Updated 04 July 2014

Omega-3 may have disadvantages

Omega-3 fatty acids, often taken to boost health, may increase childhood allergies and prostate cancer, say researchers.


Omega-3 fatty acids, often taken to boost health, appear to increase the risk of childhood allergies and prostate cancer, according to two recent studies.

Newborns with high levels of unsaturated fats in their blood were more prone to develop an allergy than those with lower blood concentrations, Swedish experts have discovered.

"It is already known that unsaturated fatty acids inhibit activation of the immune system. This can be useful when you are old," Agnes Wold, a physician at the clinical microbiology department of Gothenburg's Sahlgrenska University Hospital, said in a statement.

"But a baby's immune system needs to get a kick-start, otherwise it does not develop properly," said Wold.

Previous research has indicated that children who at an early age were given fish, which is famously high in omega-3 fatty acids, were less likely to get an allergy.

Prostate cancer concerns

Separately, a study published in Britain's Journal of the National Cancer Institute found that three omega-3 fatty acids were associated with an increase of between 43% and 71% in the risk of developing prostate cancer.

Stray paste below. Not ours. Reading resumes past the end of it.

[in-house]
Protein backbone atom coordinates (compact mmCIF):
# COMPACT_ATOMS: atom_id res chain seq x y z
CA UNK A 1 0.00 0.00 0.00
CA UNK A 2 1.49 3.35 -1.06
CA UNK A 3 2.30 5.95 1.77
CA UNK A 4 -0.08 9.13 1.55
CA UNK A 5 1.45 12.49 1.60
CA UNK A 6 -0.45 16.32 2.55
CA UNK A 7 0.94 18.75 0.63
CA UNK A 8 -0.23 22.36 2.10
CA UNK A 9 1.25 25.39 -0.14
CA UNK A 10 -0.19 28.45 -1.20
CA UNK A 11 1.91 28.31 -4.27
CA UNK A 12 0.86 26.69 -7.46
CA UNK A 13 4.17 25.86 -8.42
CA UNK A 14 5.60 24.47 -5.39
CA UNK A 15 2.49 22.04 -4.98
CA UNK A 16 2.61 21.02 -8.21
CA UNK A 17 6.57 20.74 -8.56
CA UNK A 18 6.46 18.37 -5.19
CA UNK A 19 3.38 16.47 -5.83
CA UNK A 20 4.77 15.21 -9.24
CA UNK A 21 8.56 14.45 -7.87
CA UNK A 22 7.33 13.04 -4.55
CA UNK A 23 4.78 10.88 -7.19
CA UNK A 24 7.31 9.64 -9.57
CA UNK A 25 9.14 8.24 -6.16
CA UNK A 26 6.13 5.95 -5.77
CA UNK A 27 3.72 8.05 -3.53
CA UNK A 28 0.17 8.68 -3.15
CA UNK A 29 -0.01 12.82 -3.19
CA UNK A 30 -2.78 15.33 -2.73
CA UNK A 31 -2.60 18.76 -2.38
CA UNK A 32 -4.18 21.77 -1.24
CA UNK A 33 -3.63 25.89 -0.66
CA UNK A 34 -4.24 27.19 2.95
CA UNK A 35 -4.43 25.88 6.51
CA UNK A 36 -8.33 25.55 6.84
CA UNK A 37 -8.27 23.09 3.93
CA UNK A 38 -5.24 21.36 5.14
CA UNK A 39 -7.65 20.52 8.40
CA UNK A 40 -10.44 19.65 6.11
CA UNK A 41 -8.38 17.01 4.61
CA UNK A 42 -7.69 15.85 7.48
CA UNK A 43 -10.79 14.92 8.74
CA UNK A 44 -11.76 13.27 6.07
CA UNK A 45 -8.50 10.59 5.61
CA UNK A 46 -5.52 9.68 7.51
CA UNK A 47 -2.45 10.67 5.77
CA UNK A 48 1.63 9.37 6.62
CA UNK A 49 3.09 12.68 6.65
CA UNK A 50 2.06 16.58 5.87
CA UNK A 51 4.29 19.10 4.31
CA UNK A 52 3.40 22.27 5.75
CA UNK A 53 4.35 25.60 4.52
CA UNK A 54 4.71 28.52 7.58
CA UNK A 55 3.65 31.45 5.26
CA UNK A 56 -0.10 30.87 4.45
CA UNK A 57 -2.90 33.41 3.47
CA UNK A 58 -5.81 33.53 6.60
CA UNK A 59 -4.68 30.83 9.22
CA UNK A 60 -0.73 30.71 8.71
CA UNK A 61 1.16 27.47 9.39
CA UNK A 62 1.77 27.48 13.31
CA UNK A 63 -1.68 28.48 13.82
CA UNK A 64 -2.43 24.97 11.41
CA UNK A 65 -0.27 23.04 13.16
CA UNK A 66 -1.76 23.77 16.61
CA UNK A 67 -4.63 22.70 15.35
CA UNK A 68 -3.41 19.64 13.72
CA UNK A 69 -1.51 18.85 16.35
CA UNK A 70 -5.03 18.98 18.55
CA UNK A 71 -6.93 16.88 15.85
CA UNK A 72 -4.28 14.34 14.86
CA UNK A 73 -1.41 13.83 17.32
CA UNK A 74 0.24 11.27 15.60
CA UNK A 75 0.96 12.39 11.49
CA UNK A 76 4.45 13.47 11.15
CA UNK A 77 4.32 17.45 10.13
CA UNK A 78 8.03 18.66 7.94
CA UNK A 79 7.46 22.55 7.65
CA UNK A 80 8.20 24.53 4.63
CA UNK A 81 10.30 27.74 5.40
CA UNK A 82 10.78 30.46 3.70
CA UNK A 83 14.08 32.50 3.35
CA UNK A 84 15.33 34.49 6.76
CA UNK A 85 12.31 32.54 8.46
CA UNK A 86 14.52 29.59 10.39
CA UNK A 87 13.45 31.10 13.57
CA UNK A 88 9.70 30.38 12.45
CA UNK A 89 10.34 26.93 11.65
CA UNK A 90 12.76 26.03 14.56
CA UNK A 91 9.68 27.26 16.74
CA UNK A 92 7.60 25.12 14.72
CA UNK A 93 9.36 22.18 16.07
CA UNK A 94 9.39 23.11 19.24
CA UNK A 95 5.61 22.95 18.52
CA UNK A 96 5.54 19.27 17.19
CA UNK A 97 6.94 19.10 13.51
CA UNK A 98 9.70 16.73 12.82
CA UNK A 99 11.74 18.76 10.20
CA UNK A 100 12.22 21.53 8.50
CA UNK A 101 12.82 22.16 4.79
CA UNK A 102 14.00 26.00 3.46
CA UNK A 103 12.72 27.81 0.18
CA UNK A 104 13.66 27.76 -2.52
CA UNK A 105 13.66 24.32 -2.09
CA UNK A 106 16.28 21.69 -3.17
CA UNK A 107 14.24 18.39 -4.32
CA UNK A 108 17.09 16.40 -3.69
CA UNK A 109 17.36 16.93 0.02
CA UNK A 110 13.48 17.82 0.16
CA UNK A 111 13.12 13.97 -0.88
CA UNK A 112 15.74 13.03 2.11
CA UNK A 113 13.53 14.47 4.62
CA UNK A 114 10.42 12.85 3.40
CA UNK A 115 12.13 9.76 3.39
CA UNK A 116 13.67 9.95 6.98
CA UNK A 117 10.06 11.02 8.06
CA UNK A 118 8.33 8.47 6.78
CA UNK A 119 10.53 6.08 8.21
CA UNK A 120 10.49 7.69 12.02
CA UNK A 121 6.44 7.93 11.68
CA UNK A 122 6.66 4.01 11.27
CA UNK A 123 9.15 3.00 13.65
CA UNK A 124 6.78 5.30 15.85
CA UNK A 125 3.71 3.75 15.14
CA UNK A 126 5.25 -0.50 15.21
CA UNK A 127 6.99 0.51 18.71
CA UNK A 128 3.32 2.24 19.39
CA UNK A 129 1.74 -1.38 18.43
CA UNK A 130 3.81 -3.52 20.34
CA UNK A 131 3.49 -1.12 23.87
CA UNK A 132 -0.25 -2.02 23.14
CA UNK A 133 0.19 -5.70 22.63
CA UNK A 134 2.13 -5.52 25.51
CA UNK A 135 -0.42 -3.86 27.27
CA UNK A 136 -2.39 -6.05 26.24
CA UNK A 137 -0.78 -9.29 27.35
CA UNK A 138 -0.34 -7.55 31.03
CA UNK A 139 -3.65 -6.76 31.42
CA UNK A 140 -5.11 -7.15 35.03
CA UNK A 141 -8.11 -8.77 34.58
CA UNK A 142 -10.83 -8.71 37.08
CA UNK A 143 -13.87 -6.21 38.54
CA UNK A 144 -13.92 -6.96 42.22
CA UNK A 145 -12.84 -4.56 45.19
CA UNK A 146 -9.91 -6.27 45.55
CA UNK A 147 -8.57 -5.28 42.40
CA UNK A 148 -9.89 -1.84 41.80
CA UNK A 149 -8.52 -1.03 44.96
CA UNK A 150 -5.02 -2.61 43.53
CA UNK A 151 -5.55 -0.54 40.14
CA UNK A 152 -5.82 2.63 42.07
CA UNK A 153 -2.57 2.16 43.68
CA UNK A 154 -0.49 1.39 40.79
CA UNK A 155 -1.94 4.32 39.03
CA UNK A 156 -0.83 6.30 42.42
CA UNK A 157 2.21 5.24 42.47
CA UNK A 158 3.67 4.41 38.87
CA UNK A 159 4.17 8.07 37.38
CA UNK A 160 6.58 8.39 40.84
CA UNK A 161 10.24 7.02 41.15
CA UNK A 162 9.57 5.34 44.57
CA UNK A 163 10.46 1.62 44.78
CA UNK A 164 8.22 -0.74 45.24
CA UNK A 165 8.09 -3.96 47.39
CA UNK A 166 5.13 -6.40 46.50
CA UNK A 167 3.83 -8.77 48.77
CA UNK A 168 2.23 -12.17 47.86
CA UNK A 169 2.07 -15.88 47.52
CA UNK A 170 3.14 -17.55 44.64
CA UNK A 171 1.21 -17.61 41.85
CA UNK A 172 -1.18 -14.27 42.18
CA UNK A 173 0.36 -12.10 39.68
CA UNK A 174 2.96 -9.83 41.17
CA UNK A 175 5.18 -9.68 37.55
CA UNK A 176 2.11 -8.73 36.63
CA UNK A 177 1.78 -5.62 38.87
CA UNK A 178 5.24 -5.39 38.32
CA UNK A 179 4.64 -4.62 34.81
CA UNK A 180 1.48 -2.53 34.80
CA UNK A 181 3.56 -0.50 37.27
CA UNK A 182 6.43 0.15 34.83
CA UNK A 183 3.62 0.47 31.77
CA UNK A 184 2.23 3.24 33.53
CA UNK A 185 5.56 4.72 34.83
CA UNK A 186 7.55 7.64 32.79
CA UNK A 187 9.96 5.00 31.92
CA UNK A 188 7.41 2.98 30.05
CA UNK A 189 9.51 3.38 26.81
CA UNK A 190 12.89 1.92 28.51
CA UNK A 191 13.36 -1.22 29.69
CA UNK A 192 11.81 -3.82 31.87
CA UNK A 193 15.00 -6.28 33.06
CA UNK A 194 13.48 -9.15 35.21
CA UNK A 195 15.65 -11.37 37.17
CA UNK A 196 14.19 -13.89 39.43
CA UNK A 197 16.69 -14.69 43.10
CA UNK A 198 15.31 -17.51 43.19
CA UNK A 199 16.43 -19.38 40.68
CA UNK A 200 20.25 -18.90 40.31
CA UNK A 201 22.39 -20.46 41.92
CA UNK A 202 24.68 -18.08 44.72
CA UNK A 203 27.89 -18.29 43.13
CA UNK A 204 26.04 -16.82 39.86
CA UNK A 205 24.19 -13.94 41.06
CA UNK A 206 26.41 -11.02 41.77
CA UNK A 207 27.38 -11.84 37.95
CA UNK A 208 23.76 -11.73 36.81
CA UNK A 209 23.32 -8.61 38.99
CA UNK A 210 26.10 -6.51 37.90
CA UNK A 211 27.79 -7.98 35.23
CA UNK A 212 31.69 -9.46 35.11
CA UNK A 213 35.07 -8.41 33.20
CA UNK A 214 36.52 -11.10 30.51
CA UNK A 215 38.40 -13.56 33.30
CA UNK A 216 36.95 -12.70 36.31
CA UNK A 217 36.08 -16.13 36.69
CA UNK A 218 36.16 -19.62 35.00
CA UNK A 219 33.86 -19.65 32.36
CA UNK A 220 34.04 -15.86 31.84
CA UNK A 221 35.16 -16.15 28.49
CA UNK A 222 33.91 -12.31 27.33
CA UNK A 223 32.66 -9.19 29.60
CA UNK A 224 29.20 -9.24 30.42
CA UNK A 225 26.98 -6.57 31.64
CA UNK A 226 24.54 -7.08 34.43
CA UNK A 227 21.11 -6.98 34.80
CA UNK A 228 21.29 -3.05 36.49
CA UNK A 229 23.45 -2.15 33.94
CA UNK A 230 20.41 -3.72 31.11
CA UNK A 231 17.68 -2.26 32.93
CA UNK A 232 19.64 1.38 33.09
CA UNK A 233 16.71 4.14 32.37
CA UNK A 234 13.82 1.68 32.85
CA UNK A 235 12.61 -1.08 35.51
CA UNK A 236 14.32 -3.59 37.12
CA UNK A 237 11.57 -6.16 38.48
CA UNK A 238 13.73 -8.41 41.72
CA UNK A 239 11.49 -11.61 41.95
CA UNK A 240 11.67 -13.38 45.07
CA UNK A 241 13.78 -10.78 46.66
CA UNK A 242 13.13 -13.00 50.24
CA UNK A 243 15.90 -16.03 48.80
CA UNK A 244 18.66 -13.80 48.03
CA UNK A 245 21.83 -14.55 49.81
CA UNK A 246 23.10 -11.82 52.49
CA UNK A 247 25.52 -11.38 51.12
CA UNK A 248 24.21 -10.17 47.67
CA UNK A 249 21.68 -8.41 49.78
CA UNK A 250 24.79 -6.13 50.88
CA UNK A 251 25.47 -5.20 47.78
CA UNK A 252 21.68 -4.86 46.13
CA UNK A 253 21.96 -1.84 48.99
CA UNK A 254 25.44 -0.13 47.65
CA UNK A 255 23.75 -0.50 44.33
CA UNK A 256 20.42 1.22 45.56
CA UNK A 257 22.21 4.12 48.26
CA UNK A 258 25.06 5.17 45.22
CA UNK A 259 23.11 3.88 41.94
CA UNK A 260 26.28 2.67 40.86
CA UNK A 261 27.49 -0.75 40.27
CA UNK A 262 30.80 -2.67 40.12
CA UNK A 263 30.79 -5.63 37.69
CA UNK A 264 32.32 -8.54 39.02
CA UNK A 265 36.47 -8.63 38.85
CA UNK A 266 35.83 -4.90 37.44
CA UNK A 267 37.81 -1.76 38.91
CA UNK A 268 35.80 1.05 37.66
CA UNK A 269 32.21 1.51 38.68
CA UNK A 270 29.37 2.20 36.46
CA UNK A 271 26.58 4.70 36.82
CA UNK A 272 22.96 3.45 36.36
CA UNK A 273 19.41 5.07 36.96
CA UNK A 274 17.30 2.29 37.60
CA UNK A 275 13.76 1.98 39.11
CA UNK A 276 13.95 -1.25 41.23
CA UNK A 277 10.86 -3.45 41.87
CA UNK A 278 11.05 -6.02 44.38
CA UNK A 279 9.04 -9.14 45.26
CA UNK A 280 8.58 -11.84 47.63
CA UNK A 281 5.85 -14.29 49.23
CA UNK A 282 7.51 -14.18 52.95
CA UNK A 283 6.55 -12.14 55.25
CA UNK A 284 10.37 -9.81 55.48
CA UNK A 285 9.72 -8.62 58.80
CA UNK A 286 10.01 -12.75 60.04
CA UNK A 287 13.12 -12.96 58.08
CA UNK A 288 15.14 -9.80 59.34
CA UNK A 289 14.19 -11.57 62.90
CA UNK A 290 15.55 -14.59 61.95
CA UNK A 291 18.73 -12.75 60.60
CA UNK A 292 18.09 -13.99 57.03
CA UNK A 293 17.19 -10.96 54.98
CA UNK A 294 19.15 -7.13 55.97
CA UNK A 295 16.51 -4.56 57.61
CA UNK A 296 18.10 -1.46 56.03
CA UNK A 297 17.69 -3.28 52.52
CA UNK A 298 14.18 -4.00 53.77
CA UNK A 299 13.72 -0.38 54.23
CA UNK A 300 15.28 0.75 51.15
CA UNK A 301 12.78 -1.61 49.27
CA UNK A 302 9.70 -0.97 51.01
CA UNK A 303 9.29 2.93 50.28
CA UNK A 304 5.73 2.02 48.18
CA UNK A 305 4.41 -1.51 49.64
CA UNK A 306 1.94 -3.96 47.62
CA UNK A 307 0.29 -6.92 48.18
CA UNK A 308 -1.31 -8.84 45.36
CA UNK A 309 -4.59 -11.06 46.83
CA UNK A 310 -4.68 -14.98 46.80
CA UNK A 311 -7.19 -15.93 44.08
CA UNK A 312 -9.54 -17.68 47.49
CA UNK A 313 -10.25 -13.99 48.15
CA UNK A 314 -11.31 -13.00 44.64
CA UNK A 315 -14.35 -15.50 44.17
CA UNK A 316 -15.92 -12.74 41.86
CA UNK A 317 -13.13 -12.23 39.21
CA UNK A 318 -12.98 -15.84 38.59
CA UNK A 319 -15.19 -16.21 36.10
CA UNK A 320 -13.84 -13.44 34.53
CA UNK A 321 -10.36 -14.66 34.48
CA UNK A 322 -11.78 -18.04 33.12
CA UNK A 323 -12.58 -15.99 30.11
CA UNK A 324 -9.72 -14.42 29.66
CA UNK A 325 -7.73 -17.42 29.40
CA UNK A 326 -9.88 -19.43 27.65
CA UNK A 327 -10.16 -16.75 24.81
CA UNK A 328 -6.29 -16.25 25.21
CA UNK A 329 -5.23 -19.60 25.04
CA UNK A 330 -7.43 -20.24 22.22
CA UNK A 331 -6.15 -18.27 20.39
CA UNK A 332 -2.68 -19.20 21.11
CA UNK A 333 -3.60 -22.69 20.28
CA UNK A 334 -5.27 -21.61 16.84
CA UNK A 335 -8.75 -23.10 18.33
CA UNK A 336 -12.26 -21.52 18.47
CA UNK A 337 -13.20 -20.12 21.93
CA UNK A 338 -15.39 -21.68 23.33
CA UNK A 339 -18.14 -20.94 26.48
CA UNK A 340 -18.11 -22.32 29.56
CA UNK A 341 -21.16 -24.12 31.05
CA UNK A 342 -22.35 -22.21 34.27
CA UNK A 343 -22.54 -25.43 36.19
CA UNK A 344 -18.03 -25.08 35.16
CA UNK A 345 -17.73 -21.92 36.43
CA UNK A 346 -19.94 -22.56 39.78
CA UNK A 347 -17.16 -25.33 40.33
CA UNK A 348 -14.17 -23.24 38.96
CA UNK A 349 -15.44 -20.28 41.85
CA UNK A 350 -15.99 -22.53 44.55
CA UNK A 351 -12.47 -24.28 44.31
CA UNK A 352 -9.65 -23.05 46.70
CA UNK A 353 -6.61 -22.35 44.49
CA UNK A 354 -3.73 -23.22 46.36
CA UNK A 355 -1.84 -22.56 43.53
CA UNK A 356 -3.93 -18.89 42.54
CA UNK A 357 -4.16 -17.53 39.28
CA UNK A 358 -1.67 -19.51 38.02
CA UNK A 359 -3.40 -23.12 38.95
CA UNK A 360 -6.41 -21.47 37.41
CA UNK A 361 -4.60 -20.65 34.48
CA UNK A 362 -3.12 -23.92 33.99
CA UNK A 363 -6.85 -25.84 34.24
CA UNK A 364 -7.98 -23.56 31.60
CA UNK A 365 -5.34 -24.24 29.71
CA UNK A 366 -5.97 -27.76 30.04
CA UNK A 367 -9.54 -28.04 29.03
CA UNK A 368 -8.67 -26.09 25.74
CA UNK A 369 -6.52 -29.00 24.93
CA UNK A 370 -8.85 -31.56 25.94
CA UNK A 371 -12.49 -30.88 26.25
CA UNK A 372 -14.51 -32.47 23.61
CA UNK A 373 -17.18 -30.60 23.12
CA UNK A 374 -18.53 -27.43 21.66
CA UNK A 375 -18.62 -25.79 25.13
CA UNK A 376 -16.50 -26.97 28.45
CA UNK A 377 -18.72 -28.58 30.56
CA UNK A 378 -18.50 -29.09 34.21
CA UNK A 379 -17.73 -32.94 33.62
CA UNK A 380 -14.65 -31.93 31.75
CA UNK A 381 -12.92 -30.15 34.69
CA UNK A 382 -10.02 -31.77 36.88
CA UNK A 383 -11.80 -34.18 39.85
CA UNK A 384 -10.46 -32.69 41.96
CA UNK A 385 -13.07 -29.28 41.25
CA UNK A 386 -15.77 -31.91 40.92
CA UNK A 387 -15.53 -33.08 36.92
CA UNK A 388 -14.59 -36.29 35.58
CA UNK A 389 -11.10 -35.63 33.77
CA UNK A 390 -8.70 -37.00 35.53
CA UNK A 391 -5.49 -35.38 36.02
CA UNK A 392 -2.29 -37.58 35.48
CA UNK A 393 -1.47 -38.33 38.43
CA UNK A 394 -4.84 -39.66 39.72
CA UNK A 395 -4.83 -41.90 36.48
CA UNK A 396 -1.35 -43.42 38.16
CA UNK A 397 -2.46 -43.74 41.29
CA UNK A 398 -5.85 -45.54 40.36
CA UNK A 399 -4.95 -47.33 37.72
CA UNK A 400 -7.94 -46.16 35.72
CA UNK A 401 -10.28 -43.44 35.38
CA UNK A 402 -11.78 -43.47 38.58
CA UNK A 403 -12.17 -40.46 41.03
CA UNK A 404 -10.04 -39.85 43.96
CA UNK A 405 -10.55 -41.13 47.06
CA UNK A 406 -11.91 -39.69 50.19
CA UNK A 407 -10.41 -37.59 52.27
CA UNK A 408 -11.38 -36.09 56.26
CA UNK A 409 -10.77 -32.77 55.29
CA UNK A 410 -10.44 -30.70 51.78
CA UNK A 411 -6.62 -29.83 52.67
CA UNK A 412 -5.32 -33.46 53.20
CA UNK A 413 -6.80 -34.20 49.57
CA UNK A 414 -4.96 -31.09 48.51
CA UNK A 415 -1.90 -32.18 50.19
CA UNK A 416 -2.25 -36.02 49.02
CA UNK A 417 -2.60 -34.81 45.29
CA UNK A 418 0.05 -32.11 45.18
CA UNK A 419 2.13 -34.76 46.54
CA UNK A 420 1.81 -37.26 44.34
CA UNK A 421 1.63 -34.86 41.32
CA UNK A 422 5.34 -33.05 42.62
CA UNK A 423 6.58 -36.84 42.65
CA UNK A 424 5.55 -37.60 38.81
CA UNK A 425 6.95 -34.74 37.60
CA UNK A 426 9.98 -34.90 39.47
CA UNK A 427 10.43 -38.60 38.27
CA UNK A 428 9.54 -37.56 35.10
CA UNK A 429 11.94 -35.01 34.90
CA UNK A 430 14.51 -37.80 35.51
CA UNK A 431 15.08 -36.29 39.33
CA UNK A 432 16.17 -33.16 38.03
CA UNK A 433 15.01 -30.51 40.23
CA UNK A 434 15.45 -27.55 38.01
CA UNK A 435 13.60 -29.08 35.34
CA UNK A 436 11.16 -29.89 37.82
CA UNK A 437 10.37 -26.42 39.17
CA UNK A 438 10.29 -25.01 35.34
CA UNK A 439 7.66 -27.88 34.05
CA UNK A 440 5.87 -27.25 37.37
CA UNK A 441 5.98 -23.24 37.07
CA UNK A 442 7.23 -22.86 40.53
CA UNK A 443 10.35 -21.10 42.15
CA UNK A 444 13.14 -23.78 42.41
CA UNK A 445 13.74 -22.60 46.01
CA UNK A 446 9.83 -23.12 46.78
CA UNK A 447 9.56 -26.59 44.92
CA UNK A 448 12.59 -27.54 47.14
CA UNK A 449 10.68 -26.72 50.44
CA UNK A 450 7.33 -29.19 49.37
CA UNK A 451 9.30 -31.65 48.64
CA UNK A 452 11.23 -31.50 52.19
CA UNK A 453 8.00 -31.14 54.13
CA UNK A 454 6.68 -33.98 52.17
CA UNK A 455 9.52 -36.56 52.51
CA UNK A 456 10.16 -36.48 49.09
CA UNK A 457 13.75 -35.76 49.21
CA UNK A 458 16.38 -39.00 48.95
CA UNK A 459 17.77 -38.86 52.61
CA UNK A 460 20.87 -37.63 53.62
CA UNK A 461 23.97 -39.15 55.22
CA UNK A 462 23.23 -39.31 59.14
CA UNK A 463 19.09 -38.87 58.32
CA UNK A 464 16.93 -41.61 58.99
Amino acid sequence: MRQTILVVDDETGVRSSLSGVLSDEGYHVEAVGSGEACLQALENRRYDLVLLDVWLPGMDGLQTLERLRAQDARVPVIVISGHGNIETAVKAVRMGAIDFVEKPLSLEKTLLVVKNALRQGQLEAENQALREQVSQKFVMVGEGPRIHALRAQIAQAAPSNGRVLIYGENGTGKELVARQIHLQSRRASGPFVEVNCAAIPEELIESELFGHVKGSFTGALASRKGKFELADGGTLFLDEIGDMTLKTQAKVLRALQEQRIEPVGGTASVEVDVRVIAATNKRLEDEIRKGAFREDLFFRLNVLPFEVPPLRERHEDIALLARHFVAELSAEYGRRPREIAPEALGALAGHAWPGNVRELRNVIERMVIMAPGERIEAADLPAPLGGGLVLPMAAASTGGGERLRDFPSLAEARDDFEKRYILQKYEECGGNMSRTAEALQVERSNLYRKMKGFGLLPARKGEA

The biggest increase in risk was for so-called high-grade prostate cancer, whose tumours are more likely to be fatal.

Led by scientists from the US Fred Hutchinson Cancer Research Center, the study amplifies previous findings in 2011 that suggested these fatty acids play an unexplained role in initiating prostate cancer.

"Recommendations to increase ... [omega-3] intake, in particular through supplementation, should consider its potential risks," said the research paper.

In May, an Italian-led study also showed that fish oil supplements rich in omega-3 fatty acids were not beneficial for patients at high risk of cardiovascular troubles and already under medication.

Previous clinical trials had suggested the supplements could reduce cardiovascular risks for patients suffering from cardiovascular disease or who had already suffered cardiac arrest.

However, people were cautioned against avoiding fish on the basis of these findings.

"Fish is so much more than just omega-3 fatty acids. One cannot conclude from our study that pregnant women and young children should not eat fish," said co-author, Prof Ann-Sofie Sandberg.


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Dr Morris is the Principal Allergist at the Cape Town and Johannesburg Allergy Clinics with postgraduate diplomas in Allergology, Dermatology, Paediatrics and Family Medicine dealing with both adult and childhood allergies.

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